Alopecia areata is an autoimmune disease found in people of all age groups. Although there is growing awareness about the disease, there is no effective therapy to cure this hair loss, according to a recent study published in the New England Journal of Medicine.
The development of alopecia areata is strongly genetic. Patients with a family history of alopecia areata also have a history of atopy, Down’s syndrome, or other autoimmune diseases.
The disease affects an estimated 4.5 million people in the United States, making it the most frequent cause of inflammation-induced hair loss. It can affect children and adults of all hair colors. Close to 66-percent of those affected are younger than 30 years old. Through there is no relation between the occurrence of the disease and sex of the patient, the disease was found to be more severe in boys.
Previous researches have shown that the disease is a T cell-mediated autoimmune disease where the gradual loss of protection usually provided by immune privilege of the normal hair follicle plays an important role.
People suffering from alopecia areata suffer hair loss in well-circumscribed patches of normal-appearing skin, mostly on the scalp. This hair loss can progress to a stage when all the hair can be lost on the scalp. In worst scenarios, the person loses the hair on the entire body.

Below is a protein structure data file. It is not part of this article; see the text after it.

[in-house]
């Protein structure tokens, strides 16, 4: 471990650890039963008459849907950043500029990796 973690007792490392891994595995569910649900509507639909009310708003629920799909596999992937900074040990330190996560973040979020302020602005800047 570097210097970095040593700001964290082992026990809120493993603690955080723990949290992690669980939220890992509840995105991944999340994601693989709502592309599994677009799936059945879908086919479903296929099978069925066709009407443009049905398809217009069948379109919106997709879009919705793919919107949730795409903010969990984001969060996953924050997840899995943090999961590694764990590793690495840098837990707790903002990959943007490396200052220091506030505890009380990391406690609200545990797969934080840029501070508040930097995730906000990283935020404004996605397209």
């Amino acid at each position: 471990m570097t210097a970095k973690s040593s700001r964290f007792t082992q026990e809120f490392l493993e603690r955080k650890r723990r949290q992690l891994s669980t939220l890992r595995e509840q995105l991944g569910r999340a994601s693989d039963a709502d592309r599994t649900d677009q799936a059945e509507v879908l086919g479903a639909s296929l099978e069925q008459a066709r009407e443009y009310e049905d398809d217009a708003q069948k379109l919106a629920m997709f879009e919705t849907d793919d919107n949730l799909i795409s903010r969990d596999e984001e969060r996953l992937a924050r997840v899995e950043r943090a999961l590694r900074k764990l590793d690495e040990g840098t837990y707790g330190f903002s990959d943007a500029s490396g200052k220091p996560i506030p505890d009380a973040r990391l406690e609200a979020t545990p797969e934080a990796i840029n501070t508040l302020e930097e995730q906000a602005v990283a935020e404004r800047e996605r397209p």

Alopecia areata is found in different variants. For example, in ophiasis, the hair loss affects the occipital scalp; in sudden graying, the hair follicles suddenly become gray; and in diffuse forms, the hair loss appears mild.
There is no curative therapy for alopecia areata. The best tested immunosuppressive treatment is intradermal infections of triamcinolone acetonide given every 2 to 6 weeks. It stimulates localized re-growth in 60 percent of cases.
The main therapeutic challenge to deal with alopecia areata is to reduce the already established inflammatory infiltrates and to prevent recurrence and spread to previously unaffected hair follicles. To solve this challenge, better understanding is needed of how the perifollicular infiltrate in alopecia areata develops and why it forms around follicles.
If the treatment focuses on restoring or preventing the collapse of hair follicle immune privilege, then more effective management of the disease will prevail. New therapeutic strategies are being studied in preclinical research.
A recent research published by the Hamamatsu University School of Medicine, Japan, has established that swine flu patients may suffer from spot balding, also known as alopecia areata. The research confirms earlier findings that certain types of viral infections can trigger alopecia areata.
The study, conducted between 2009 and 2010 on patients who suffered swine flue infections, revealed that flu infection may be one of the triggers for alopecia areata.